Former Philadelphia Phillies pitcher Tyson Brummett died Friday morning when his airplane crashed outside of Salt Lake City, Utah. The 35-year-old was one of four victims of the crash. With the news of his death, several MLB fans wondered how Brummett spent his time after the last appearing in one game for the Phillies.
Brummett last played baseball in 2014. He was a member of the Los Angeles Dodgers' minor league team, AA Chattanooga Lookouts. He finished the season with a 4-5 record in 13 starts and was named to the mid-season all-star team. However, the team released him in 2014, marking the end of his baseball career but the start of his time as a Certified Flight Instructor.
Following his stint in baseball, Brummett returned to Utah and became a pilot. He also worked with fellow CFI, Nick Henderson-Williams, while taking part in a grassroots campaign to assist medical professionals during the COVID-19 pandemic, which became known as Goggles for Docs. The pair delivered donated goggles to nurses and doctors in California, using their piloting skills to make the journey from Salt Lake City to Santa Monica.
According to the Aircraft Owners and Pilots Association, Brummett and Henderson-Williams delivered 270 pairs of goggles amid the pandemic. Local Utah residents had donated the protective equipment at the U.S. Ski and Snowboard Center of Excellence as part of the ongoing campaign. Goggles for Docs collected more than 38,000 pairs of goggles from the end of March until May 4 as several high-profile athletes became involved.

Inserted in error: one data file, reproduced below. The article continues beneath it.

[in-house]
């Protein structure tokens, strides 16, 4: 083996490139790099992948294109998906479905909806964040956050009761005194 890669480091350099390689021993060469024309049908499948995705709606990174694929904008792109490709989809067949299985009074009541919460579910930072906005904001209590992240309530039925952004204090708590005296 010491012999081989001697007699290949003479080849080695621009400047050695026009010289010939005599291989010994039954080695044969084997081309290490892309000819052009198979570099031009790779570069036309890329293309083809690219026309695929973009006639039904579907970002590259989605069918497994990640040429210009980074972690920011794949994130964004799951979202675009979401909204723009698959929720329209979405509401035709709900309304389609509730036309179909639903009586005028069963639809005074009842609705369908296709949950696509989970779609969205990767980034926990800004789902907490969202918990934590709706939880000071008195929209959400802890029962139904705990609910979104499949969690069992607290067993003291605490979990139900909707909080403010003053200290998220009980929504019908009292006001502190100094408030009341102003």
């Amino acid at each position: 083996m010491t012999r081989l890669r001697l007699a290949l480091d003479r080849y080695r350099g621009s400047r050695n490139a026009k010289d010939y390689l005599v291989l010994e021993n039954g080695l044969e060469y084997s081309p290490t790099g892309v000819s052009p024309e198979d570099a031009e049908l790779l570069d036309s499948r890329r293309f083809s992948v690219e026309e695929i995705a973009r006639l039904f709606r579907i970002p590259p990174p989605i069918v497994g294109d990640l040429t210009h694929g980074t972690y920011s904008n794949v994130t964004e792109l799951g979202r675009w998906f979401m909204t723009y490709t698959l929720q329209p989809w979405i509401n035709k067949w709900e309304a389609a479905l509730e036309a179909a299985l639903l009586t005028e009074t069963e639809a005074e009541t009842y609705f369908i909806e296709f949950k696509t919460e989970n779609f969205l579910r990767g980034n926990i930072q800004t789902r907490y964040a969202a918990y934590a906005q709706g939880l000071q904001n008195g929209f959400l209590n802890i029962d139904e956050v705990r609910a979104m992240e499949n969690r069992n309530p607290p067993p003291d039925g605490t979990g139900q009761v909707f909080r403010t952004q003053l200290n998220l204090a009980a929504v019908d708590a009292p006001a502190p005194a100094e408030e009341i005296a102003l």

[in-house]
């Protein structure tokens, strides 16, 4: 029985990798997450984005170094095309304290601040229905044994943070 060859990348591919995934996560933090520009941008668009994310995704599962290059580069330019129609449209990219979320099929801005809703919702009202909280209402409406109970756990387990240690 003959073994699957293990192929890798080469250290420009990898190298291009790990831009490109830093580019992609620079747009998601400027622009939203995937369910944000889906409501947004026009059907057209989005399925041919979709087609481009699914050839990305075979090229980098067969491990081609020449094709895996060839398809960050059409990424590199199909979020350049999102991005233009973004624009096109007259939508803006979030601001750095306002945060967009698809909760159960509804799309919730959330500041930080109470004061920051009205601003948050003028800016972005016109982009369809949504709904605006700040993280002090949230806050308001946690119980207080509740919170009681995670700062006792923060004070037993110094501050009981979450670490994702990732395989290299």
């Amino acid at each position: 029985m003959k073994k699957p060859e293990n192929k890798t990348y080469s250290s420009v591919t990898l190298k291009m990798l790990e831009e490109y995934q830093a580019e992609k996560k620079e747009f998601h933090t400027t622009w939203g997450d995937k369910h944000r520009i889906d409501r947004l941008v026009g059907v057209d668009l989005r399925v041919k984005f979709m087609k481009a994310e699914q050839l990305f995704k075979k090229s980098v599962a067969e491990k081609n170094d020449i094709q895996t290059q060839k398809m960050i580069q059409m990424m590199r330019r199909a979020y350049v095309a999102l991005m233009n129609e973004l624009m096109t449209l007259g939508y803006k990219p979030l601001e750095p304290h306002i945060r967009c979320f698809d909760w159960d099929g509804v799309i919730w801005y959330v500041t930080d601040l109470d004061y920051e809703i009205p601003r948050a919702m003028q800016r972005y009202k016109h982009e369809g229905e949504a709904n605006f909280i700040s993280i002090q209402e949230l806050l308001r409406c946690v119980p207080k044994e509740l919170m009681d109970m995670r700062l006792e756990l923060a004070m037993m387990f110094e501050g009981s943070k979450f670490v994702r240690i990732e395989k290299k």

"I decided to get involved with Goggles for Docs because my sister is a nurse here in Utah and she expressed the huge need for personal protective equipment (PPE)," Brummett said, per the AOPA. "My buddy Nick works at the [Salt Lake City] Cirrus Training Center and with help from the owner who is very charitable secured us an airplane to help deliver the goggles." Cirrus let Brummett and Henderson-Williams use an SR22T single-engine aircraft to make the journey.
"It's amazing the places aviation can take us and the impact we can have when we help others," Brummett continued. "Special thanks to the U.S. Ski and Snowboard Teams, Elevate Aviation, [Goggles for Docs], and the many front-line workers helping us get through COVID-19." Henderson-Williams agreed with the sentiment and said that aviation provided him with an opportunity to help others during the pandemic.
Following his time assisting Goggles for Docs, Brummett continued to work as a CFI in Utah. He ultimately died while flying an aircraft outside of Salt Lake City. The cause of the crash is unknown, but The National Transportation Safety Board and Federal Aviation Administration are currently investigating.